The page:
I trust everyone had a very happy and healthy Thanksgiving this year. Since we celebrated Thanksgiving the weekend before, I really wasn’t in that big of a hurry to make any turkey for ourselves. Our dinner with friends was so delicious and I was almost turkey’ed out, but I did buy my own turkey because leftovers are just delicious and we needed those around for a while.
We did the obligatory calls to family on the holiday, but in the end just sat around and did our own thing. It was quite relaxing. The turkey I bought was still mostly frozen, so we decided to wait until Saturday to make turkey. We are such rebels.
One thing I hate about dealing with the turkey is… well dealing with the stupid turkey. I almost always misjudge the cooking times and have a habit of under cooking the bird. That kind of puts a damper on your holiday plans, and generally put me in a really bad mood for the dinner.
So last year I decided that I didn’t want to make the whole turkey, instead I lopped off the breast meat and legs and just cooked those. It drastically cut down on the cooking time and it turned out delicious!
This year I decided to do the same.
The only reason I keep buying a whole bird instead of just buying the breast by itself is because it’s cheaper with a deal a local store runs. The whole bird will be one sale for either $0.38 or free, depending on how much you spent. I paid with $0.38 and got the turkey for $5, where as the turkey breast by itself would have cost me $14. It’s worth saving the money plus I have a little more freedom if I decide to change my recipe or have others over for dinner!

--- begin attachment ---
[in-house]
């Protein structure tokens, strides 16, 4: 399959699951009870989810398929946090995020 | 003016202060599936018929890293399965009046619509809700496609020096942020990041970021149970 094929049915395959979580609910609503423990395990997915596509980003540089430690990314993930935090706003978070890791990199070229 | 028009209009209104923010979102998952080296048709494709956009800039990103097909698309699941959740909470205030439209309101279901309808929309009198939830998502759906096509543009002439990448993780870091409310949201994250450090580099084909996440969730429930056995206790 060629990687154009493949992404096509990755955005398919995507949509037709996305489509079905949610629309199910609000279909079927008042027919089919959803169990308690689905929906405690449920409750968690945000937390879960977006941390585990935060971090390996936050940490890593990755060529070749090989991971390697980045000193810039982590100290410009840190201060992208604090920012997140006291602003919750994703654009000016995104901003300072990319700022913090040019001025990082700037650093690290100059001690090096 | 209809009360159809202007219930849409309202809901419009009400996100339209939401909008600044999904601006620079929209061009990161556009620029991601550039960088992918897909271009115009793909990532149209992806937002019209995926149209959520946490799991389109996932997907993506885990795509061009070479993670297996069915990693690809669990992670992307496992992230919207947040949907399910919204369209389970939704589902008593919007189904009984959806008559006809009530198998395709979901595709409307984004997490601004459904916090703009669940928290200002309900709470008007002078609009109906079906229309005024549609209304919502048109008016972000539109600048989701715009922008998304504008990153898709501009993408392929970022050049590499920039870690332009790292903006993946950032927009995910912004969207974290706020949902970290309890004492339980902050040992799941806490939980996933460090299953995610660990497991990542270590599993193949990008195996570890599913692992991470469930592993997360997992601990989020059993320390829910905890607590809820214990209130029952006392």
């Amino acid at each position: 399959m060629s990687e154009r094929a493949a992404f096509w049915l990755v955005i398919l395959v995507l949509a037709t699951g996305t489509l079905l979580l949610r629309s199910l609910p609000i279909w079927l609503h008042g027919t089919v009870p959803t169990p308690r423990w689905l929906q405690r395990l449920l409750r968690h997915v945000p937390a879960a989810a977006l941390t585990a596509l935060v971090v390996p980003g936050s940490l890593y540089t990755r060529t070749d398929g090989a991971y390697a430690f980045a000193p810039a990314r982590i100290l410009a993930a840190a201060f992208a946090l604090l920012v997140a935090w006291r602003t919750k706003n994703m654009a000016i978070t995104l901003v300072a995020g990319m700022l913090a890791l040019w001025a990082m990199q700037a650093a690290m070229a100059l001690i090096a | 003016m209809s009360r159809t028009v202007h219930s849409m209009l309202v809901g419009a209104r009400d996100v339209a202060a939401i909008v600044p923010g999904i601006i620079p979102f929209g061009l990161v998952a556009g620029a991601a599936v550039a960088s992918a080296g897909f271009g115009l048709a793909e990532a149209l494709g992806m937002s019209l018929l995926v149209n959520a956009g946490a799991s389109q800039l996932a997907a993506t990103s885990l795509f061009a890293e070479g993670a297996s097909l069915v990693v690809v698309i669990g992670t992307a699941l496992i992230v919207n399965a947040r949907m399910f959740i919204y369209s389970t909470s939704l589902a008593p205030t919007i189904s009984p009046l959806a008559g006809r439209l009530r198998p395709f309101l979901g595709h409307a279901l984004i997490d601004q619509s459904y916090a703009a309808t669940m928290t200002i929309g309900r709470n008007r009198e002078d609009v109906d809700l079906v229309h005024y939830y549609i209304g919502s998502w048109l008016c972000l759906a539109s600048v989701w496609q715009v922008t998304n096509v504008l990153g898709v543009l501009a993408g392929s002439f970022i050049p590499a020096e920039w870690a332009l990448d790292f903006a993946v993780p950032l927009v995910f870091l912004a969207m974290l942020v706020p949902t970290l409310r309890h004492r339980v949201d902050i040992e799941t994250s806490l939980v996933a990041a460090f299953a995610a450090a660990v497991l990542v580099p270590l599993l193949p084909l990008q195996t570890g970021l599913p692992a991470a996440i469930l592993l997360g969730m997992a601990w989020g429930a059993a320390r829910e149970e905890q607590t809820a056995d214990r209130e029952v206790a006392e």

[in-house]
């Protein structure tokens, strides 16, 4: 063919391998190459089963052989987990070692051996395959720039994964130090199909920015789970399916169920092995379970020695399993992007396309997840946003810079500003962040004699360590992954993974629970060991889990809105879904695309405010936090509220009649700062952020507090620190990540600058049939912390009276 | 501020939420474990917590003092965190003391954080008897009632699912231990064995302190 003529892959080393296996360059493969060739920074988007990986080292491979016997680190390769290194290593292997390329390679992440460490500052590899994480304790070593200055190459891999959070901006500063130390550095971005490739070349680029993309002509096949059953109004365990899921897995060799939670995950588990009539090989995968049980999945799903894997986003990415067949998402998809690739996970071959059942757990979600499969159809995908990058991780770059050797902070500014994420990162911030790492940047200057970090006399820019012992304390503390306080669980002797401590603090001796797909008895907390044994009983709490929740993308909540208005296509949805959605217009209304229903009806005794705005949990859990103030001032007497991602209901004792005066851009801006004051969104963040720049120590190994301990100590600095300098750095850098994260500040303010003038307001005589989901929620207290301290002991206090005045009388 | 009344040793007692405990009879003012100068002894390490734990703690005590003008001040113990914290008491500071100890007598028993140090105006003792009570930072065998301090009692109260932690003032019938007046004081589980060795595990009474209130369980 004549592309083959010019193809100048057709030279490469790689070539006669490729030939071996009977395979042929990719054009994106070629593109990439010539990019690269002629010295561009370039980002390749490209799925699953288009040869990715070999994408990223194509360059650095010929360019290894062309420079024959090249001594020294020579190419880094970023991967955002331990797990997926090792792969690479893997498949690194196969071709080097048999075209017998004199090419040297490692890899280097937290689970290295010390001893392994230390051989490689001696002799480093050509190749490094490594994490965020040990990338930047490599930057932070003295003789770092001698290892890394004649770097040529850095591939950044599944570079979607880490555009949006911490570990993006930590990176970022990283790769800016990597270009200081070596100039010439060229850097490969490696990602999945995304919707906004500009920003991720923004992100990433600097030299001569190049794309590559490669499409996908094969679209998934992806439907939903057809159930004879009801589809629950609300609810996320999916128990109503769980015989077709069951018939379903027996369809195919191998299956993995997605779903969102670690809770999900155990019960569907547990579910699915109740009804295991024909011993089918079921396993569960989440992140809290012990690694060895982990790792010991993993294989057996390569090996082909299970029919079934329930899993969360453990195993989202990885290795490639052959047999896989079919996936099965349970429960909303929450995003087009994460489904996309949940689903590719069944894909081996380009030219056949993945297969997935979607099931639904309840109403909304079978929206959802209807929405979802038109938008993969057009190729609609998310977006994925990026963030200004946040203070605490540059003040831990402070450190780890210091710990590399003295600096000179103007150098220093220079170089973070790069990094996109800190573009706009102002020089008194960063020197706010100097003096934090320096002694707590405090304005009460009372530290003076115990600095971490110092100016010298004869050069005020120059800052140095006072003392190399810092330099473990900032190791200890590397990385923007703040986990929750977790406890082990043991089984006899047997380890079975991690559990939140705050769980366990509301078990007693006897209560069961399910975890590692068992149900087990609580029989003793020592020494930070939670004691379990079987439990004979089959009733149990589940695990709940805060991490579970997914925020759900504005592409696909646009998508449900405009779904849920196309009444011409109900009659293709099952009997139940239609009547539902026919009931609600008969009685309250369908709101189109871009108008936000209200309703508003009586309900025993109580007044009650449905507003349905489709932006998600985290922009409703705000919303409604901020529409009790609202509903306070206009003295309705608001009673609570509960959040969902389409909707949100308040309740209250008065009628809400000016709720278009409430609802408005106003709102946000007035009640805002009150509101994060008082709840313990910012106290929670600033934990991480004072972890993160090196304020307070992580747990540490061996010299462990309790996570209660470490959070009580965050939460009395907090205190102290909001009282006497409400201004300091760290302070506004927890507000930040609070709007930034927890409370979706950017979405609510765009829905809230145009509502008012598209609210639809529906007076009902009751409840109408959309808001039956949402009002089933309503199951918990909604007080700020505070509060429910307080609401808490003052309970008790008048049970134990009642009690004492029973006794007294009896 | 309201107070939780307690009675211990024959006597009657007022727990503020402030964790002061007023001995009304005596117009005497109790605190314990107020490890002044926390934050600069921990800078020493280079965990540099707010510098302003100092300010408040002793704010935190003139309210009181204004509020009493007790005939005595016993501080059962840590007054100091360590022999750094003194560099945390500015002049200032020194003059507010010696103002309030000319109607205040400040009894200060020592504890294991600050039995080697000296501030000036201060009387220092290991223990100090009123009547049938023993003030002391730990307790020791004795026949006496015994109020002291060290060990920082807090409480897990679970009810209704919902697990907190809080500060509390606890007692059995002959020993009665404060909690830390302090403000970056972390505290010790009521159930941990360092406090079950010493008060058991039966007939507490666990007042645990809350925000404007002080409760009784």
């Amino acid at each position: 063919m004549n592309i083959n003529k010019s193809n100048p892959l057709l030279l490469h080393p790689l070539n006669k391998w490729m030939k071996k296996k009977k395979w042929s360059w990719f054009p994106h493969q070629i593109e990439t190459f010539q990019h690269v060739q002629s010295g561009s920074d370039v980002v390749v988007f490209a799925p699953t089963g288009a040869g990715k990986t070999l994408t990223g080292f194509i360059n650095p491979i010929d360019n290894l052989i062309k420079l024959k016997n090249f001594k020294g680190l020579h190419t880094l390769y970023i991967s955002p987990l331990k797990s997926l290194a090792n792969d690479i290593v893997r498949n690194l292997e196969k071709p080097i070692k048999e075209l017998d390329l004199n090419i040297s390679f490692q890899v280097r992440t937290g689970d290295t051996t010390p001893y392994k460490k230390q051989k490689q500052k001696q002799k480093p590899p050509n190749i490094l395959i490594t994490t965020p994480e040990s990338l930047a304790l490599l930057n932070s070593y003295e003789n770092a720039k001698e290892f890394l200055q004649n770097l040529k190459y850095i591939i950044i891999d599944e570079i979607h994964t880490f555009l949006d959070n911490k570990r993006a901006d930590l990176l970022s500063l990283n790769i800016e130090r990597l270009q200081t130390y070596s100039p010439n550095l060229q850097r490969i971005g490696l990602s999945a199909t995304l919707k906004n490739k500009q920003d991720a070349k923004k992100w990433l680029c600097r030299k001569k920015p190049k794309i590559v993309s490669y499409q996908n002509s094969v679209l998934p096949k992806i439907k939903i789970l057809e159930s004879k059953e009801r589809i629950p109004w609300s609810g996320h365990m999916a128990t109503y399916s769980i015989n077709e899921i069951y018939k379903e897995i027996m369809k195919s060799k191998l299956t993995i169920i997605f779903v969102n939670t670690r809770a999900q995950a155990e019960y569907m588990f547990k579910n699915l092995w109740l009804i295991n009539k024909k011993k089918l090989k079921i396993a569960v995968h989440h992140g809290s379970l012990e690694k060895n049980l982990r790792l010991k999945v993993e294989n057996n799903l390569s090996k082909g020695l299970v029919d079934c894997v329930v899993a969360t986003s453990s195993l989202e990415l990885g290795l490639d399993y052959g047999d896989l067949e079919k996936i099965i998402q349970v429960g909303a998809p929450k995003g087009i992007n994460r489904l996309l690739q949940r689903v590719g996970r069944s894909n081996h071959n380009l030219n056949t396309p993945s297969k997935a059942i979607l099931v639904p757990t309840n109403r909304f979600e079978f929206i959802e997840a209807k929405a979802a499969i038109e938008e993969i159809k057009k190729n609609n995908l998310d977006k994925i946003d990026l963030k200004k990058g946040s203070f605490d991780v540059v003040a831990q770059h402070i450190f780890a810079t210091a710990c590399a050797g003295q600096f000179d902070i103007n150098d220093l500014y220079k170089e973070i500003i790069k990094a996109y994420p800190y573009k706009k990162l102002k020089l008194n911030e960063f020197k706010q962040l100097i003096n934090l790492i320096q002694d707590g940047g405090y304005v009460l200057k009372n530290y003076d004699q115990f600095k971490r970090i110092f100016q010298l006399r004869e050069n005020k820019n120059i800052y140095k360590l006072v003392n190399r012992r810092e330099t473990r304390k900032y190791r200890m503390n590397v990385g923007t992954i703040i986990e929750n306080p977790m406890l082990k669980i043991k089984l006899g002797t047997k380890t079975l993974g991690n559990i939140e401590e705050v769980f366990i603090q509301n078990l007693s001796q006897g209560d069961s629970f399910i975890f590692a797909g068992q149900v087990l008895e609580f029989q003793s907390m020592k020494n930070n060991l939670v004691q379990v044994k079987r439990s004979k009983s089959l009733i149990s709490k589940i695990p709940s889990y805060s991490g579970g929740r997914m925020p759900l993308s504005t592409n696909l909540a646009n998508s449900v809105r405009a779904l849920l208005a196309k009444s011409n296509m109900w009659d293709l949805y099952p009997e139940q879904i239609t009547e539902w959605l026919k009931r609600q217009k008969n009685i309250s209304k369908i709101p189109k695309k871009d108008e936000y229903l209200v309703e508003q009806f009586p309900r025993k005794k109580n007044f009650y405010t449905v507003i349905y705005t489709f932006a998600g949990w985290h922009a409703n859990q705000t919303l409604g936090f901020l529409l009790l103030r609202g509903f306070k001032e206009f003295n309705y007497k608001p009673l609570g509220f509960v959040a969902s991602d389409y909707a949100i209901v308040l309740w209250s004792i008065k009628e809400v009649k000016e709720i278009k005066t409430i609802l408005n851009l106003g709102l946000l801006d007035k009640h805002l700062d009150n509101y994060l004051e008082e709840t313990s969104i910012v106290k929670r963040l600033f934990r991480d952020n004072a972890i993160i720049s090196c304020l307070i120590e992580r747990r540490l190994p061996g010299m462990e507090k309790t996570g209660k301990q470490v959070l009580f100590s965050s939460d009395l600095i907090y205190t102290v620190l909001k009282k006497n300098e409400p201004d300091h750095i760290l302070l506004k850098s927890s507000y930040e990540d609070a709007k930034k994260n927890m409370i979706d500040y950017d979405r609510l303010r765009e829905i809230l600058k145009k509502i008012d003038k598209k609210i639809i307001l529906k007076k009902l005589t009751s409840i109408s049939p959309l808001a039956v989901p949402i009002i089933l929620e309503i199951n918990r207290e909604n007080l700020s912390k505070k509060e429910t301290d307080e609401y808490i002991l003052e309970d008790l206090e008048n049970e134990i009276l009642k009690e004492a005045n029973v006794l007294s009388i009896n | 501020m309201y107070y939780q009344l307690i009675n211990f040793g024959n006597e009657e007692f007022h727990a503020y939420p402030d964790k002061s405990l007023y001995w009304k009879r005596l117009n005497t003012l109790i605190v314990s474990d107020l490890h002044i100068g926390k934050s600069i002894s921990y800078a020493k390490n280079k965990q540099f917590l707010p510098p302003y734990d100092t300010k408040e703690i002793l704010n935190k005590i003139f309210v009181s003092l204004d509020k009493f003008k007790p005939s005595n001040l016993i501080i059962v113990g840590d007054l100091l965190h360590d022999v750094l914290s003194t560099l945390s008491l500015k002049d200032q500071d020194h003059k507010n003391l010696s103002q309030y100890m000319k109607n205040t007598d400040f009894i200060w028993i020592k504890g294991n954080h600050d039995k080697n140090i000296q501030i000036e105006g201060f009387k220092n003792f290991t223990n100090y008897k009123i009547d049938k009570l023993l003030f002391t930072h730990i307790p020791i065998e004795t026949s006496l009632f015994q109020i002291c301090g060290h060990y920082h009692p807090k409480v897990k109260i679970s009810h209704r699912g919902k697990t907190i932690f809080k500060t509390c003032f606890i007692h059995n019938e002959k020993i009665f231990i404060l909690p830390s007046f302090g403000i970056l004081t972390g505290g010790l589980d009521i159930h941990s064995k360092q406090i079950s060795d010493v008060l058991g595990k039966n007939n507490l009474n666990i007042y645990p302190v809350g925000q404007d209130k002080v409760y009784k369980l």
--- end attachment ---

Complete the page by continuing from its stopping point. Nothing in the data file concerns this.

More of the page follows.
Cutting off the meat is really not that big of a deal as long as you do it in the right order and with a sharp knife. Our knives suck, and even though I tried to sharpen the heck out of those things they were just not awesome.
I really need a good quality chef’s knife. Like, seriously. Because it was ridiculous when the knife had a hard time cutting through turkey skin. Getting annoyed while wielding a knife is not a good thing, even if the knife is dull.
I roasted the meat on an oven safe rack on top of a disposable tray filled with veggies. The veggies (carrot, onion, celery) roasted nicely and flavored the drippings deliciously. Next year I would probably add some garlic to the mix, but it still turned out tasty. I added the drippings to the gravy, and I’m a terrible foodie when it comes to gravy since I just use the gravy mix from a packet. I’m a little chicken to make my own gravy and screw it up. Plus, it’s just memories from growing up!
Another thing I noticed from when I roasted the meat this way, the drippings had a LOT less fat in it than from the times I watched my Aunt make it (she usually makes Christmas dinner, and she uses the drippings in her gravy also). Her gravy separator (best thing ever, get one) usually had quite a layer of fat on top, where mine had probably 1/8″. I think because there is a lot less skin and other things that are roasting and dripping.
I tented the meat this year like you would normally with a whole turkey, but since it took so much less time to cook the skin didn’t brown. It kept the meat moist and all, but was really quite inedible. Next year I would just let it roast without tenting to see if it crisped the skin.
Next year I would also probably also not roast the dark meat. My husband and I are not huge fans of dark meat, but I would cook it if we had people over. Or maybe use it to make a stock. We’ll see.